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Brother Of Md. Man Who Died In Liberia Remembers Final Words

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BALTIMORE (WJZ) — Global crisis. Several African nations declare public health emergencies as the deadly Ebola outbreak spreads. It’s the largest outbreak on record, killing 729 people.

Mike Hellgren has the story of a young man from Maryland who became a victim of the Ebola panic while visiting Africa.

He was from Howard County, visiting Liberia. He never had Ebola–several tests proved that–but he came down with another serious illness–possibly an infection–and authorities refused to let him leave the country for better treatment because of the Ebola fears, so he died there.

Nathaniel Dennis was a fighter from the start. Born premature, he battled health problems, yet was always optimistic. But his life ended at just 24-years-old during a visit to Liberia to see his mom.

“He was so ambitious. I’m just sad he he never got any chance to really live out his dreams,” said Norwood Dennis, brother.

It coincided with the largest Ebola outbreak in history. Dennis got sick–very sick. Two tests though showed he never had Ebola. But in the panic sweeping the country, he was quarantined and his brother says kept from medical care.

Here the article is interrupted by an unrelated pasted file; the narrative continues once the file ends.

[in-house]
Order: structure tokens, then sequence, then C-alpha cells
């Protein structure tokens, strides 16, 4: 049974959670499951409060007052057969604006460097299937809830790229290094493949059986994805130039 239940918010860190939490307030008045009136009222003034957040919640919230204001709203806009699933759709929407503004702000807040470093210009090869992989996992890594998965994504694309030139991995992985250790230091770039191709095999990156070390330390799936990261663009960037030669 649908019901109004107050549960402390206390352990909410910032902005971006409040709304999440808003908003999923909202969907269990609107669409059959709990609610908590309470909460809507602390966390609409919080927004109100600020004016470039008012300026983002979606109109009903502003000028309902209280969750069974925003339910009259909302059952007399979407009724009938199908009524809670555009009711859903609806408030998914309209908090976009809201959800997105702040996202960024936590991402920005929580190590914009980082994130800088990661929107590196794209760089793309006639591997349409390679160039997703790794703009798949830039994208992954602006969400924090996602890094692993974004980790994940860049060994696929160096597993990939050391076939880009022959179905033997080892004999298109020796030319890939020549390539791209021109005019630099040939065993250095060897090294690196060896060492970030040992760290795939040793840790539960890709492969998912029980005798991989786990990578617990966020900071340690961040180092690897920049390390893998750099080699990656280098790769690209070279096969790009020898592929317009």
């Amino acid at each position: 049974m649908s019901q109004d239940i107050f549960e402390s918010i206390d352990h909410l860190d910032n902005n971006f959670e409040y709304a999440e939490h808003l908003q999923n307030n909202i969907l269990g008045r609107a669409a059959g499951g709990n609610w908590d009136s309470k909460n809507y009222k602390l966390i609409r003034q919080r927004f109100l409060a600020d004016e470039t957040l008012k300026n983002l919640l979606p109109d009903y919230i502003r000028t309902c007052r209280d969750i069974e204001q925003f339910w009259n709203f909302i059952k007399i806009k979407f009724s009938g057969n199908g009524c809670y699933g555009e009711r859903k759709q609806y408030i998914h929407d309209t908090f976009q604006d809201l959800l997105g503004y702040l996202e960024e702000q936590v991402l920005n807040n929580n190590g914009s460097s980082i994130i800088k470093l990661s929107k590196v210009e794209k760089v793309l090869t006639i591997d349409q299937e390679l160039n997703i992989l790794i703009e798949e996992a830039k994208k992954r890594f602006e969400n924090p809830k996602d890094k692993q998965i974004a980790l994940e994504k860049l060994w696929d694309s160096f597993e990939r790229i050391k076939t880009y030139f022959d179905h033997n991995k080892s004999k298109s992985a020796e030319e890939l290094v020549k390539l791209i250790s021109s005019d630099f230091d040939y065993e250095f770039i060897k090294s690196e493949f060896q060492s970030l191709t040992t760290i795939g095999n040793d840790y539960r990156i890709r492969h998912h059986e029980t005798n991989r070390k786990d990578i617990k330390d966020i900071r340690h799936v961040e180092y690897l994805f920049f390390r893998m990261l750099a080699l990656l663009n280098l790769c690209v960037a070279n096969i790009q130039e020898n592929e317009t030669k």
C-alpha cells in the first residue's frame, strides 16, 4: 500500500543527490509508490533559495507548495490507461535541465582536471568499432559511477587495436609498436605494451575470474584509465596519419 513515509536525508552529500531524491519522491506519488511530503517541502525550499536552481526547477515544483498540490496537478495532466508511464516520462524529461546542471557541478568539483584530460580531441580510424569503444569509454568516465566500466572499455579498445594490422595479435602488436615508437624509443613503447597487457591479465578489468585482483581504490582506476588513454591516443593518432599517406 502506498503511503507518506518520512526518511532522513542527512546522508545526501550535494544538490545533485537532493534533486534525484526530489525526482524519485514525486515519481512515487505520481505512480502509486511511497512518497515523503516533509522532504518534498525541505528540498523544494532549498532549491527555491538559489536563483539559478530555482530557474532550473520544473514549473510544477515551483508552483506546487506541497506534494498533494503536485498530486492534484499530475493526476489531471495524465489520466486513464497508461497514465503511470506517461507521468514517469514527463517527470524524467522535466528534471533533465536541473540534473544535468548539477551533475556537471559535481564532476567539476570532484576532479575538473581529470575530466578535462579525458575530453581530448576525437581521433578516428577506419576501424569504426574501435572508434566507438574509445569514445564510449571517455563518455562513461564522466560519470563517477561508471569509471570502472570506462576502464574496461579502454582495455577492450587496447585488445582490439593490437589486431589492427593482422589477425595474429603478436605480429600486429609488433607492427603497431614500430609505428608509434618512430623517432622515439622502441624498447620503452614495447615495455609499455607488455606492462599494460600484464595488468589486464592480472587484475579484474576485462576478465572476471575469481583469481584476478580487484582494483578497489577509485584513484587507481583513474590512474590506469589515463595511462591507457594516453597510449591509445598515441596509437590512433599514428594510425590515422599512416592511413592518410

“He was an American citizen and it’s like nobody even tried to help him out,” said Dennis.

“It is outrageous to me. It’s very sad to me that we had to tell them over and over he’s an American citizen,” he continued. “He was in a coma and we couldn’t get anybody to try and save his life.”

His brother, who visited Liberia just weeks before, remembers their final conversation.

“I told him, ‘I don’t say it enough, but I do love you and I can’t wait to see you,'” he said. “I’m glad I got to say that… that I’m glad he knows I do love him.”

Fear has gripped western Africa. Already, the U.S. is removing Peace Corps volunteers. An American doctor has died and two American missionaries are fighting for their lives.

“They’re weak, but yet they’re strong in spirit,” said missionary Bruce Johnson.

For the Dennis family, another battle lies ahead. They are fighting to get Nathaniel’s body home to Maryland. A victory means closure that their fighter gets to rest in peace.

“Does anybody want to risk taking him back and think that they might bring back a virus that he never even had?” said Dennis. “I don’t want anyone else to feel how I feel now.”

The Center for Disease Control and Prevention says the risk for an Ebola outbreak in the U.S. is rare. The two Americans with Ebola could soon be headed back to the United States via private transport.

Dennis’ family notes that was an opportunity that was never afforded to Nathaniel.

To help the family raise money to bring Nathaniel’s remains home, click here.

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